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Peptide structural analysis using continuous Ar cluster and C60 ion beams

Journal article
Authors Satoka Aoyagi
John S. Fletcher
Sadia Sheraz
Tomoko Kawashima
Irma Berrueta Razo
Alex Henderson
Nicholas P Lockyer
John C Vickerman
Published in Analytical and Bioanalytical Chemistry
Volume 405
Issue 21
Pages 6621-6628
ISSN 1618-2642
Publication year 2013
Published at Department of Chemistry and Molecular Biology
Pages 6621-6628
Language en
Links dx.doi.org/10.1007/s00216-013-7139-...
Keywords Continuous Ar cluster beam . ToF-SIMS . Peptide structure . (des-Tyr)-enkephalin . Angiotensin
Subject categories Analytical Chemistry

Abstract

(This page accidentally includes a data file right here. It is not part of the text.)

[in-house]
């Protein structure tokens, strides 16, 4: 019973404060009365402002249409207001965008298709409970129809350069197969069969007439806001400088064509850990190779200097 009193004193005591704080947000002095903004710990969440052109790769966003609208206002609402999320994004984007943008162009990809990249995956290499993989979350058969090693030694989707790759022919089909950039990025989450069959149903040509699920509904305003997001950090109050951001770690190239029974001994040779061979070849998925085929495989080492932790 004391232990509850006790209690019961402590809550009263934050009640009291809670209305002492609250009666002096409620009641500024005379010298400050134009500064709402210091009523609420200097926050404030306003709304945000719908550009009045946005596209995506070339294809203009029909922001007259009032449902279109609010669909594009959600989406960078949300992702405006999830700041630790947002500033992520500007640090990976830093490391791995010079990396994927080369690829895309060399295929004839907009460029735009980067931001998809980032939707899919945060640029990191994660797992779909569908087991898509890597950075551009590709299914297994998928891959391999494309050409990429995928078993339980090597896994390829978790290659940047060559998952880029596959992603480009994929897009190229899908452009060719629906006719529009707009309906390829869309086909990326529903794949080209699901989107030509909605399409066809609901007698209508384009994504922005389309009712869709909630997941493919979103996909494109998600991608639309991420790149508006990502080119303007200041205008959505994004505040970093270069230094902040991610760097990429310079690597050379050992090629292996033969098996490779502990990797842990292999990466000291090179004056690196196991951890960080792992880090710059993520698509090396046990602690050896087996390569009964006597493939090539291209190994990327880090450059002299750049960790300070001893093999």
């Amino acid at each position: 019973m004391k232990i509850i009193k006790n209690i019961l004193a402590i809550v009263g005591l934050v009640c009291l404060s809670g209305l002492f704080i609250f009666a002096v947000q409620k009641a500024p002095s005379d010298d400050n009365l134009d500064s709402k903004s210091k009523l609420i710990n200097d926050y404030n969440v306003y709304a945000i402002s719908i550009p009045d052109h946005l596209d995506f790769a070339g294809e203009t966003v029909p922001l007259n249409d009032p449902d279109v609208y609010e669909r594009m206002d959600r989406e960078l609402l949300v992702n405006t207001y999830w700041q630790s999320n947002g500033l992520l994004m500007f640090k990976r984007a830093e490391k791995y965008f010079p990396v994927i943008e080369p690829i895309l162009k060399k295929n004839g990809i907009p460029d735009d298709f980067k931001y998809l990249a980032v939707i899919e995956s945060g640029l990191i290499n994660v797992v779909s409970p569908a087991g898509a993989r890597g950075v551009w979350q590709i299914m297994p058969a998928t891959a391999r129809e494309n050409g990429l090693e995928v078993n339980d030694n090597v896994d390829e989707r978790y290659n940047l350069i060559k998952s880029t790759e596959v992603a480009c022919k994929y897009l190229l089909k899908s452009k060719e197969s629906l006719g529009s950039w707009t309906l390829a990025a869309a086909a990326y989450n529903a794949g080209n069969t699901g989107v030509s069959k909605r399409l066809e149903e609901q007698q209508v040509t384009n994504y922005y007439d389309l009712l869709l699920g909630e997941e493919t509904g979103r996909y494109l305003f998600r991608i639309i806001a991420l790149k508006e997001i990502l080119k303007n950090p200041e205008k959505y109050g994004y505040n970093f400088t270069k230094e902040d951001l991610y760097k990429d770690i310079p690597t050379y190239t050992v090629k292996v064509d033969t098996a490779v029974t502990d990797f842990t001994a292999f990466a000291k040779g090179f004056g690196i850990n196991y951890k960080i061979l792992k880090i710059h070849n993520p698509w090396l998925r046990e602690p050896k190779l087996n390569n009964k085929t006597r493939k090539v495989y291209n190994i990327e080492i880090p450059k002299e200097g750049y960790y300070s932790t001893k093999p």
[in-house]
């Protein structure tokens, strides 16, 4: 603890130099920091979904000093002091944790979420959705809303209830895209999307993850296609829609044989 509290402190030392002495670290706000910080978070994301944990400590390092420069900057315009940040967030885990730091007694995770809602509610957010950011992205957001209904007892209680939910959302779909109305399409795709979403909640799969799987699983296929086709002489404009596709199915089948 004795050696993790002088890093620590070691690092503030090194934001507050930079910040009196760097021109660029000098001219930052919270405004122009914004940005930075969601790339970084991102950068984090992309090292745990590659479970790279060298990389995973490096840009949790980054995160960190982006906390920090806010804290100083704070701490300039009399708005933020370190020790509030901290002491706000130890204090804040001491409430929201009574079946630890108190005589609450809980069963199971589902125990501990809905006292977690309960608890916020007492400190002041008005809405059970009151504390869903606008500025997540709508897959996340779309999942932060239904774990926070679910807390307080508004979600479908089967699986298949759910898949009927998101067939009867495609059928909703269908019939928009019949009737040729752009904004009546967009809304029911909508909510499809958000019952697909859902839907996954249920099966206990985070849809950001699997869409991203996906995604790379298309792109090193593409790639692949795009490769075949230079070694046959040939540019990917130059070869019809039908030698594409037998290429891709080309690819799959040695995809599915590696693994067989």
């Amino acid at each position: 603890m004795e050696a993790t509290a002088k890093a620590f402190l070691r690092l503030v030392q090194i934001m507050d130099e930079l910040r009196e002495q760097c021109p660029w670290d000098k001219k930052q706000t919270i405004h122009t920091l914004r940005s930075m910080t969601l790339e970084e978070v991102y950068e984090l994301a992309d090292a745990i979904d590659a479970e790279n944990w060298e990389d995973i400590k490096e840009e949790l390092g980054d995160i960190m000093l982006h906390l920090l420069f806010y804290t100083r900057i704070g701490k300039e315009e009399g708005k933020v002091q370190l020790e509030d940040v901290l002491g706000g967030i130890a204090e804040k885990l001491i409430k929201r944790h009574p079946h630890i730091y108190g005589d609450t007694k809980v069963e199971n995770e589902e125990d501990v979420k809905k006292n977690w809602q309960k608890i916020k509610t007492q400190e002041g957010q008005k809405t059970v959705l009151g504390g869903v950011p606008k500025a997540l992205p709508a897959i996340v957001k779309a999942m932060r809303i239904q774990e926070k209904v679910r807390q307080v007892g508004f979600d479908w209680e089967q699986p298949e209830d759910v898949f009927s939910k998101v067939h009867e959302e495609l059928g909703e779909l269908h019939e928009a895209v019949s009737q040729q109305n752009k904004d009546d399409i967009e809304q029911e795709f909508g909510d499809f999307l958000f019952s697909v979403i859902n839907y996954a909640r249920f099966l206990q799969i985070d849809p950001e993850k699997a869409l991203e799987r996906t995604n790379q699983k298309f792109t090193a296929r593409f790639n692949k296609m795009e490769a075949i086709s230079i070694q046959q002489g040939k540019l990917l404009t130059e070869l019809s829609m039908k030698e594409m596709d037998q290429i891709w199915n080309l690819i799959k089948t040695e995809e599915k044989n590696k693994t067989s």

A novel application of time-of-flight secondary ion mass spectrometry (ToF-SIMS) with continuous Ar cluster beams to peptide analysis was investigated. In order to evaluate peptide structures, it is necessary to detect fragment ions related to multiple neighbouring amino acid residues. It is, however, difficult to detect these using conventional ToF-SIMS primary ion beams such as Bi cluster beams. Recently, C60 and Ar cluster ion beams have been introduced to ToF-SIMS as primary ion beams and are expected to generate larger secondary ions than conventional ones. In this study, two sets of model peptides have been studied: (des-Tyr)-Leuenkephalin and (des-Tyr)-Met-enkephalin (molecular weights are approximately 400 Da), and [Asn1 Val5]-angiotensin II and [Val5]-angiotensin I (molecular weights are approximately 1,000 Da) in order to evaluate the usefulness of the large cluster ion beams for peptide structural analysis. As a result, by using the Ar cluster beams, peptide molecular ions and large fragment ions, which are not easily detected using conventional ToF-SIMS primary ion beams such as Bi3+, are clearly detected. Since the large fragment ions indicating amino acid sequences of the peptides are detected by the large cluster beams, it is suggested that the Ar cluster and C60 ion beams are useful for peptide structural analysis.

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